Throw flags first, ask questions later: What does it take to become a Pac-10 referee? Is it just like a thing that people do for charity if they have a free Saturday? Is there a sign-up sheet? Age limit? Do you need to know all the rules of football? Or just some of them? I know it's just about impossible for a crew of officials to get every single call right in any game, but sometimes their decisions are just beyond terrible. On the Trojans' second kick off, Mike Brittingham was called for a personal foul on a late hit out of bounds. First of all, the referees singled out Darnell Bing for the foul, and I'm guessing that he wasn't even on the field at the time. Second of all, Brittingham was shoved into the guy, still managed to restrain himself from actually hitting him hard, and helped hold the Bear returner upright, lessening the hit further. And finally, how many times do you see a runner heading toward or along the sidelines take a few more steps up the field when the defender is forced to pull up for fear of drawing that late hit flag? Brittingham made a good football play while showing great sportsmanship and was flagged 15 yards for his actions.
Hello, our names are: Brian Cushing and Rey Maualuga. The two true freshman played almost the entire game at linebacker against one of the most potent running games in the nation and not only kept Marshawn Lynch from going over 100 yards, they turned in two of the best defensive performances from any Trojan all season. Maualuga had the flashiest play of the day from the duo, with an interception and a nice little return down the sideline. He has so much speed for a man his size it borders on lunacy. Now if we could just find a helmet that actually fits him and stays on his head, we'd be in business. Brian Cushing illustrated exactly why he moved up the depth chart so quickly at that outside linebacker spot. The kid just knows how to play football. To limit a team like Cal to just three real points while playing two true freshman, a true sophomore and a former walk-on at linebacker won't make the same headlines as the record-setting offense, but it is no small feat.
I'm no art history major: But I'm pretty sure that's not what actually happened to the Venus de Milo.
I guess that was just an average block: Often overlooked with all the highlight-reel plays turned in by Reggie Bush is his newfound ability this season to provide some big blocks in pass protection. Toward the end of the second quarter, the Trojans called a fake end-around and Matt Leinart hit Dwayne Jarrett deep over the middle. The initial fake was to Reggie Bush up the middle, and after selling the run, Bush gave a blitzing Daymeion Hughes a shot that absolutely sent him flying. This is the same Daymeion Hughes who said that, to him, Reggie Bush was just an average player, so long as every player on defense was tackling him at the same time. Well done Daymeion.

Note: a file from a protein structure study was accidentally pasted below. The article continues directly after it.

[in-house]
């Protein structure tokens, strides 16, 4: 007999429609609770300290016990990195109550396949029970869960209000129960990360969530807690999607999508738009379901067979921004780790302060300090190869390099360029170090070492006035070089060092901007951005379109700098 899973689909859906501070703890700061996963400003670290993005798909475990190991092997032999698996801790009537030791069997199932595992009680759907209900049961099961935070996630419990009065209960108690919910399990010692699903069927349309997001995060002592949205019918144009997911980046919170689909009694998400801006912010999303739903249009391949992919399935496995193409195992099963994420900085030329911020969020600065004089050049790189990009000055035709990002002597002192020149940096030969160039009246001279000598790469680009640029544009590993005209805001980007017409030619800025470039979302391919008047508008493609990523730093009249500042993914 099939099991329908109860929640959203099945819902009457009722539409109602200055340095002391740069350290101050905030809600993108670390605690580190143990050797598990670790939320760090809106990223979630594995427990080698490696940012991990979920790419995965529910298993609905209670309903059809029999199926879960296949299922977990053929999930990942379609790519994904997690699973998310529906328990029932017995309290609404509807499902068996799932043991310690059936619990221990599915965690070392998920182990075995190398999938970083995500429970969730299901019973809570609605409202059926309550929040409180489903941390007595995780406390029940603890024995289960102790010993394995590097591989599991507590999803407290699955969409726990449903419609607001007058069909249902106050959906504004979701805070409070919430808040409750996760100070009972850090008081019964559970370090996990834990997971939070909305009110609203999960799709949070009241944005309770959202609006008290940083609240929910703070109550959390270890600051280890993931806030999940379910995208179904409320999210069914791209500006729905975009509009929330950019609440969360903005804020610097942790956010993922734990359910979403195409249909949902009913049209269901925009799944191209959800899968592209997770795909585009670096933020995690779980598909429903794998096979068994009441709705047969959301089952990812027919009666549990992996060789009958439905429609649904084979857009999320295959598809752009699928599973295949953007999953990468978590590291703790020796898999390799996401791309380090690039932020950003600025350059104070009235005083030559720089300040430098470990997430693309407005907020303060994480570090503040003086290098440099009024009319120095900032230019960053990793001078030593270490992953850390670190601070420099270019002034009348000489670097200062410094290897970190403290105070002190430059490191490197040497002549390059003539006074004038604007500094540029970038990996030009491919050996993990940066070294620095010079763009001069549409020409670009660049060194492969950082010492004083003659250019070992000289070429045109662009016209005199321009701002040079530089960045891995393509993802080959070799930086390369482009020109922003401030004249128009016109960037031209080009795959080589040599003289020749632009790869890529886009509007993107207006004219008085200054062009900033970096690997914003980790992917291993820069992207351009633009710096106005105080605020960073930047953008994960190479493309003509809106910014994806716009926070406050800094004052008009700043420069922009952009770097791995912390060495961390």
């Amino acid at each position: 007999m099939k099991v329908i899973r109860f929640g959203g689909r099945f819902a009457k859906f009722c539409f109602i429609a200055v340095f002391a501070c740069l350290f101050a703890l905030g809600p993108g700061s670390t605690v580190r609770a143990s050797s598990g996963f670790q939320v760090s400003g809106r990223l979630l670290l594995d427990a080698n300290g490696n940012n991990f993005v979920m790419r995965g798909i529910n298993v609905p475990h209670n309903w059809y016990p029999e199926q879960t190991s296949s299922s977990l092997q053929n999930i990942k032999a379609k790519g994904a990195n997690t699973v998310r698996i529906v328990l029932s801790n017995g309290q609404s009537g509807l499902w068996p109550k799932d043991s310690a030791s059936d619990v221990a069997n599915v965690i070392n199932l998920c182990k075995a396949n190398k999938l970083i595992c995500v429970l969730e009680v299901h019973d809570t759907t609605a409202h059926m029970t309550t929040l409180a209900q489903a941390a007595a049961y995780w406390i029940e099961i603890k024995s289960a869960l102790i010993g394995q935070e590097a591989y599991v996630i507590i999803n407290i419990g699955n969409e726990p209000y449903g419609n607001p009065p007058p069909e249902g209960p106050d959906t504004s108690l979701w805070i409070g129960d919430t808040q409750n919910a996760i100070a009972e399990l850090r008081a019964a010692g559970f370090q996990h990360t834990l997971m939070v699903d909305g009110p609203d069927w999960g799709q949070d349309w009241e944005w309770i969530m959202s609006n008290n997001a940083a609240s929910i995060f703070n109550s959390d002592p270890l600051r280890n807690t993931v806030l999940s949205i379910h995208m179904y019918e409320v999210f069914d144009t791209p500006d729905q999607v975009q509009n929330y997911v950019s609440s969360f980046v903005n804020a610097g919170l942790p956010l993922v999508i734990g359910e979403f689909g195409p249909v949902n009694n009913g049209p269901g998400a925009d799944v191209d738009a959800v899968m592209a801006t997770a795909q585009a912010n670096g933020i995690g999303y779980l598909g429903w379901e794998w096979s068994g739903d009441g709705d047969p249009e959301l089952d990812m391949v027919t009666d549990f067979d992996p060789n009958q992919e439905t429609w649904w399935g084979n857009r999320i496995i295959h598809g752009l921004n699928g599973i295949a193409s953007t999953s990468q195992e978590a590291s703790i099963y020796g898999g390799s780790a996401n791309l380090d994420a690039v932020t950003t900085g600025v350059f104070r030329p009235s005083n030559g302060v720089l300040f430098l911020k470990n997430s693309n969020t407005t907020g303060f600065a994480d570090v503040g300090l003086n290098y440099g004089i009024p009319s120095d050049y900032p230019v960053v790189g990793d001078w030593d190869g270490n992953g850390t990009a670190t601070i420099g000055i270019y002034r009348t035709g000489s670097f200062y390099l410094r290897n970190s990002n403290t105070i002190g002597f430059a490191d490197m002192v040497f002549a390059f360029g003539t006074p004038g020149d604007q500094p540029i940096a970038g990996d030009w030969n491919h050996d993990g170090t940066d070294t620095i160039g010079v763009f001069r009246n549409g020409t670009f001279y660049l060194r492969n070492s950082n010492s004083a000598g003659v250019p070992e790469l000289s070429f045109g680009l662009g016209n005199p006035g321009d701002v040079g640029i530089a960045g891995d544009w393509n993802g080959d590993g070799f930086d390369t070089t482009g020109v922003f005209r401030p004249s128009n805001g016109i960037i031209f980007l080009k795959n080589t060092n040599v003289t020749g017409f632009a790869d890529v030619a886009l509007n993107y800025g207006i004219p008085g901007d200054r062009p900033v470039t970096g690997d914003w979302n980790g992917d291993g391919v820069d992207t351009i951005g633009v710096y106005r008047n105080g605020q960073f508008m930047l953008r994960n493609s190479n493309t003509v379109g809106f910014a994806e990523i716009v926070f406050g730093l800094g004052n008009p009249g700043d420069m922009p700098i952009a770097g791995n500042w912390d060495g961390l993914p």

The next generation's Bill Romanowski: Congratulations to Cal linebacker Zach Follett, who just moved to the top of the list, ahead of Arizona State linebacker Robert James, of my least favorite players and biggest sore losers. Not only did his over-the-top celebration of a fourth down sack make me want to scream, "Scoreboard," his helmet to skull headbut of LenDale White was the cheapest shot I've seen in the last few years of college football, rivaled only by Ohio State's Bobby Carpenter's choke hold on the Wisconsin quarterback after a tackle. I guess common sense and courtesy isn't a required undergrad class at Berkeley.
Always look on the bright side of life: Hey DeSean, at least this way you get to play four quarters every game.
And finally, can we get these numbers faxed to Craig James? I think what could be lost in the shuffle of a 25-point blowout is the fact that Cal's defense played extremely well against the Trojans. There were very few missed tackles, save for the mandatory few on Reggie Bush, and only once did they allow a Trojan receiver to beat them deep. They didn't let Bush do anything, Matt Leinart didn't throw a touchdown pass, no Trojan receiver went over 70 yards and the Trojans still put up 434 total yards, 35 points and converted eight of 14 third downs. Even without going over 50 points and 700 yards, this Trojan offense once again made a claim for the most potent offense of all time.
Shot of the day: Toward the end of the third quarter, ABC showed a shot of the Cal mascot, Oski, looking quite pleased with himself after a Marshawn Lynch first down run. On the following play, Justin Foresett was stripped of the ball and Keith Rivers recovered for the fourth turnover of the day. ABC switched back to Oski and he simply gave a two thumbs down signal. Cal was well on their way to a six turnover performance and I'm guessing Oski was wishing he had four hands, so he could give Cal's performance on Saturday four thumbs down.